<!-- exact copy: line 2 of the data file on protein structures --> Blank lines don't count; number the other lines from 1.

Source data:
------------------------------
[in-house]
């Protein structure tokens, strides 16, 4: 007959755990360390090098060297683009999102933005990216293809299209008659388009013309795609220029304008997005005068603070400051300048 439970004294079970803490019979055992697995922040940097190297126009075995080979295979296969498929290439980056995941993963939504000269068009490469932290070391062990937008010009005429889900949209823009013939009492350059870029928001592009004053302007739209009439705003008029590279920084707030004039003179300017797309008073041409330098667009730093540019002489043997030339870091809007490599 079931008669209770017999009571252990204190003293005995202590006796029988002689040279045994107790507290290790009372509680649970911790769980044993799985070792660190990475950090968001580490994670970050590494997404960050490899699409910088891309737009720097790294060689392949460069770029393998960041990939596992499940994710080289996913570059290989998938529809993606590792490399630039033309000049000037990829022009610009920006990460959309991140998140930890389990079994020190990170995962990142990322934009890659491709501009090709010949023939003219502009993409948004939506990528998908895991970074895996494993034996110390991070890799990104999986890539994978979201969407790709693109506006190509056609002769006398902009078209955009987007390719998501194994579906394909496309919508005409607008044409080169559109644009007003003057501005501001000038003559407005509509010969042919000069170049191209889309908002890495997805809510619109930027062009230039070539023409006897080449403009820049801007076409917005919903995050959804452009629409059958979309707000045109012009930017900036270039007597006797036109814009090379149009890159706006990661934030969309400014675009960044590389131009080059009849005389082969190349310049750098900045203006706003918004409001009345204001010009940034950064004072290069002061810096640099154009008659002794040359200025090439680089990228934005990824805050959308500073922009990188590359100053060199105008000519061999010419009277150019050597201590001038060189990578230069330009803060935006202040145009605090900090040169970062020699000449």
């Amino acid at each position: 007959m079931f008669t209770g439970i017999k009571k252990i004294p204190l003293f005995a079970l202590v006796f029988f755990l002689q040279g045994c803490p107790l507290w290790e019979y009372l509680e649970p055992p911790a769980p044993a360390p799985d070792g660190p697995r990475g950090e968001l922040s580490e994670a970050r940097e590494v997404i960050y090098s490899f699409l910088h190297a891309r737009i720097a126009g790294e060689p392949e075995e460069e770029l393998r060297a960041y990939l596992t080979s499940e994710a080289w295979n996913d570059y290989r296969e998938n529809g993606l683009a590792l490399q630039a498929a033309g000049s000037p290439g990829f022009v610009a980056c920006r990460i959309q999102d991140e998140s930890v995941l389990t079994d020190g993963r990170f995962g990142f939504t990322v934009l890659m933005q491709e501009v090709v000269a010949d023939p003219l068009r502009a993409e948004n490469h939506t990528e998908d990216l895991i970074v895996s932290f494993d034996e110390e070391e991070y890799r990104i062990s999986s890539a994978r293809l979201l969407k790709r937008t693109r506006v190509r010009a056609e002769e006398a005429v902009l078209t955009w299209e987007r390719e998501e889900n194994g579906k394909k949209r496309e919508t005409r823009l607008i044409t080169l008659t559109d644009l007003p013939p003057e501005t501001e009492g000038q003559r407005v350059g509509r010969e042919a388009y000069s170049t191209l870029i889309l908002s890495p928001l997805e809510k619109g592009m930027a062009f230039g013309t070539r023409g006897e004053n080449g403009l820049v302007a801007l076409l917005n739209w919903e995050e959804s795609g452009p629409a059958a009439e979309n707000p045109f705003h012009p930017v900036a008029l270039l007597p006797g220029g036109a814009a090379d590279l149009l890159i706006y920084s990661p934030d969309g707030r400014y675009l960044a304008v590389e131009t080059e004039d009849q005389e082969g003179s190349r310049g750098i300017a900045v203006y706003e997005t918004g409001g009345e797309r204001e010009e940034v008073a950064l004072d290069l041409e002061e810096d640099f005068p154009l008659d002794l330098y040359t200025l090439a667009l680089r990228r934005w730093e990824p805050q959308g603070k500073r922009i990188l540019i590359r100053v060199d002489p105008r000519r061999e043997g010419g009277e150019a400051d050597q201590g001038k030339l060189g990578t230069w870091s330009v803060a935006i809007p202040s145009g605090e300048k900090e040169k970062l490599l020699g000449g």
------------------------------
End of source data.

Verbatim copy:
């Protein structure tokens, strides 16, 4: 007959755990360390090098060297683009999102933005990216293809299209008659388009013309795609220029304008997005005068603070400051300048 439970004294079970803490019979055992697995922040940097190297126009075995080979295979296969498929290439980056995941993963939504000269068009490469932290070391062990937008010009005429889900949209823009013939009492350059870029928001592009004053302007739209009439705003008029590279920084707030004039003179300017797309008073041409330098667009730093540019002489043997030339870091809007490599 079931008669209770017999009571252990204190003293005995202590006796029988002689040279045994107790507290290790009372509680649970911790769980044993799985070792660190990475950090968001580490994670970050590494997404960050490899699409910088891309737009720097790294060689392949460069770029393998960041990939596992499940994710080289996913570059290989998938529809993606590792490399630039033309000049000037990829022009610009920006990460959309991140998140930890389990079994020190990170995962990142990322934009890659491709501009090709010949023939003219502009993409948004939506990528998908895991970074895996494993034996110390991070890799990104999986890539994978979201969407790709693109506006190509056609002769006398902009078209955009987007390719998501194994579906394909496309919508005409607008044409080169559109644009007003003057501005501001000038003559407005509509010969042919000069170049191209889309908002890495997805809510619109930027062009230039070539023409006897080449403009820049801007076409917005919903995050959804452009629409059958979309707000045109012009930017900036270039007597006797036109814009090379149009890159706006990661934030969309400014675009960044590389131009080059009849005389082969190349310049750098900045203006706003918004409001009345204001010009940034950064004072290069002061810096640099154009008659002794040359200025090439680089990228934005990824805050959308500073922009990188590359100053060199105008000519061999010419009277150019050597201590001038060189990578230069330009803060935006202040145009605090900090040169970062020699000449």